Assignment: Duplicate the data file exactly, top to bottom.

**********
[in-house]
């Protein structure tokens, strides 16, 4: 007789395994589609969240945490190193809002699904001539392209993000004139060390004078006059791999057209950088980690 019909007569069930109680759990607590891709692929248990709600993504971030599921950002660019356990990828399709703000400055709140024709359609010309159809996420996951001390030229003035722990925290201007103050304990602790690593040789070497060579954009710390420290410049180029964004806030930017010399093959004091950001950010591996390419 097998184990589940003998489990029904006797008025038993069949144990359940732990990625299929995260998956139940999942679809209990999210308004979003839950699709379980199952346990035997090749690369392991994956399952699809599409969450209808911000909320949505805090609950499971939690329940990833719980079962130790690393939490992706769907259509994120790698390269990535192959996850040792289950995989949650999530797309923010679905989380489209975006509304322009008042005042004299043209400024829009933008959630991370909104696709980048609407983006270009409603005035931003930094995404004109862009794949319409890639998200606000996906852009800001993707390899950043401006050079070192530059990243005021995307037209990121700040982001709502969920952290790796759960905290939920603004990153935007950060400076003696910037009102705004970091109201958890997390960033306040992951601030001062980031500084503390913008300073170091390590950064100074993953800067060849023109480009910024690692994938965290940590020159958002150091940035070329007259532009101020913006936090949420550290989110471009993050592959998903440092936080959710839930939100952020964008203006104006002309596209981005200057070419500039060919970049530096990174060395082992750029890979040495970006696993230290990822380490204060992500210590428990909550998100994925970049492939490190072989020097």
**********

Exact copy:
[in-house]
């Protein structure tokens, strides 16, 4: 007789395994589609969240945490190193809002699904001539392209993000004139060390004078006059791999057209950088980690 019909007569069930109680759990607590891709692929248990709600993504971030599921950002660019356990990828399709703000400055709140024709359609010309159809996420996951001390030229003035722990925290201007103050304990602790690593040789070497060579954009710390420290410049180029964004806030930017010399093959004091950001950010591996390419 097998184990589940003998489990029904006797008025038993069949144990359940732990990625299929995260998956139940999942679809209990999210308004979003839950699709379980199952346990035997090749690369392991994956399952699809599409969450209808911000909320949505805090609950499971939690329940990833719980079962130790690393939490992706769907259509994120790698390269990535192959996850040792289950995989949650999530797309923010679905989380489209975006509304322009008042005042004299043209400024829009933008959630991370909104696709980048609407983006270009409603005035931003930094995404004109862009794949319409890639998200606000996906852009800001993707390899950043401006050079070192530059990243005021995307037209990121700040982001709502969920952290790796759960905290939920603004990153935007950060400076003696910037009102705004970091109201958890997390960033306040992951601030001062980031500084503390913008300073170091390590950064100074993953800067060849023109480009910024690692994938965290940590020159958002150091940035070329007259532009101020913006936090949420550290989110471009993050592959998903440092936080959710839930939100952020964008203006104006002309596209981005200057070419500039060919970049530096990174060395082992750029890979040495970006696993230290990822380490204060992500210590428990909550998100994925970049492939490190072989020097």